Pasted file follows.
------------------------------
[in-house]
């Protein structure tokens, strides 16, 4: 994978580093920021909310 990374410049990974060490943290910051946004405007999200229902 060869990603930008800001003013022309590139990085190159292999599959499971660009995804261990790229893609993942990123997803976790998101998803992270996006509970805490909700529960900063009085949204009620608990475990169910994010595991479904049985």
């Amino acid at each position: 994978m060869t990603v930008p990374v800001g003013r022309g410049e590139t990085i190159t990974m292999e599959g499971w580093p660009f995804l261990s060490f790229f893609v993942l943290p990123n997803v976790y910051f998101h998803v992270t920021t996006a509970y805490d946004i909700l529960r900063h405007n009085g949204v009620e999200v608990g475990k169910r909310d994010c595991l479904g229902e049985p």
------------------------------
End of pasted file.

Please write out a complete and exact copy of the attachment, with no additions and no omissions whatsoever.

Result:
[in-house]
């Protein structure tokens, strides 16, 4: 994978580093920021909310 990374410049990974060490943290910051946004405007999200229902 060869990603930008800001003013022309590139990085190159292999599959499971660009995804261990790229893609993942990123997803976790998101998803992270996006509970805490909700529960900063009085949204009620608990475990169910994010595991479904049985």
């Amino acid at each position: 994978m060869t990603v930008p990374v800001g003013r022309g410049e590139t990085i190159t990974m292999e599959g499971w580093p660009f995804l261990s060490f790229f893609v993942l943290p990123n997803v976790y910051f998101h998803v992270t920021t996006a509970y805490d946004i909700l529960r900063h405007n009085g949204v009620e999200v608990g475990k169910r909310d994010c595991l479904g229902e049985p």